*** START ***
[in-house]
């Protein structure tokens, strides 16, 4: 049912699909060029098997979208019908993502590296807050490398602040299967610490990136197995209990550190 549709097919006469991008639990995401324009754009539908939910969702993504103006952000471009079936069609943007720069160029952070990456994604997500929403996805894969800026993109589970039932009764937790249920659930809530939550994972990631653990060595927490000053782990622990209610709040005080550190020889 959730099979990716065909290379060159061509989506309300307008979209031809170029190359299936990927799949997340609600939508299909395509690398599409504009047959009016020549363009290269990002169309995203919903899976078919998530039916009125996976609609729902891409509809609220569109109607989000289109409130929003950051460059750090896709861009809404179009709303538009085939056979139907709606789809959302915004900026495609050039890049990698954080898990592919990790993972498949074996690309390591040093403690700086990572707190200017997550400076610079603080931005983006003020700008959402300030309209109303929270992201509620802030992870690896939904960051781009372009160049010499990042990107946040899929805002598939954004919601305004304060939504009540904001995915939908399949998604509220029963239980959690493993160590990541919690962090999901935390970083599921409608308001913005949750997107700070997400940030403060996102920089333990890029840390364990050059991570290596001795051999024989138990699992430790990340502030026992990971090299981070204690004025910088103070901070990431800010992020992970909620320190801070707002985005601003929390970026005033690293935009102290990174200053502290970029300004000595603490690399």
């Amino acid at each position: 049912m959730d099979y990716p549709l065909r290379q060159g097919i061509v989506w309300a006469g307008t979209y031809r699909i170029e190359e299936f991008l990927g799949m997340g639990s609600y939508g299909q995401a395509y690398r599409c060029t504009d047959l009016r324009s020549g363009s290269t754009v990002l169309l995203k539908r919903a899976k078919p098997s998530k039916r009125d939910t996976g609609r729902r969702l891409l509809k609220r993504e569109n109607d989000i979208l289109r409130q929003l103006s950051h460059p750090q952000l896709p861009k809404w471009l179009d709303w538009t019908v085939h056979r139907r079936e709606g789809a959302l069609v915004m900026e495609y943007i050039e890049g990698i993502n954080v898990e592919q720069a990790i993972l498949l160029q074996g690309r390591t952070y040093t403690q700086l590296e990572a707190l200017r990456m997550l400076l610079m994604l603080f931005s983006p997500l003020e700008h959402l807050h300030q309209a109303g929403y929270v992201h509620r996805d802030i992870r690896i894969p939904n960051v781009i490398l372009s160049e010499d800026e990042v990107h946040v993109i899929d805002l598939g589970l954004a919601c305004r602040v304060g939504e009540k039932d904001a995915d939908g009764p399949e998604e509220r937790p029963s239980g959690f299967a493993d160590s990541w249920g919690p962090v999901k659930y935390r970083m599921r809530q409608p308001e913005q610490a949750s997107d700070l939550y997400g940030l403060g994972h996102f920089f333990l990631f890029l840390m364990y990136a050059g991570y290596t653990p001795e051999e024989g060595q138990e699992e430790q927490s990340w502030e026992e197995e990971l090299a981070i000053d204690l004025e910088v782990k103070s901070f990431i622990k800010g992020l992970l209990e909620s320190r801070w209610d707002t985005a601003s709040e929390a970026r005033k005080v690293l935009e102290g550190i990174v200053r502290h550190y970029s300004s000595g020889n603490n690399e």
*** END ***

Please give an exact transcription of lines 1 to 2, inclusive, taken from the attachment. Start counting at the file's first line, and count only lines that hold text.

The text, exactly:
[in-house]
């Protein structure tokens, strides 16, 4: 049912699909060029098997979208019908993502590296807050490398602040299967610490990136197995209990550190 549709097919006469991008639990995401324009754009539908939910969702993504103006952000471009079936069609943007720069160029952070990456994604997500929403996805894969800026993109589970039932009764937790249920659930809530939550994972990631653990060595927490000053782990622990209610709040005080550190020889 959730099979990716065909290379060159061509989506309300307008979209031809170029190359299936990927799949997340609600939508299909395509690398599409504009047959009016020549363009290269990002169309995203919903899976078919998530039916009125996976609609729902891409509809609220569109109607989000289109409130929003950051460059750090896709861009809404179009709303538009085939056979139907709606789809959302915004900026495609050039890049990698954080898990592919990790993972498949074996690309390591040093403690700086990572707190200017997550400076610079603080931005983006003020700008959402300030309209109303929270992201509620802030992870690896939904960051781009372009160049010499990042990107946040899929805002598939954004919601305004304060939504009540904001995915939908399949998604509220029963239980959690493993160590990541919690962090999901935390970083599921409608308001913005949750997107700070997400940030403060996102920089333990890029840390364990050059991570290596001795051999024989138990699992430790990340502030026992990971090299981070204690004025910088103070901070990431800010992020992970909620320190801070707002985005601003929390970026005033690293935009102290990174200053502290970029300004000595603490690399």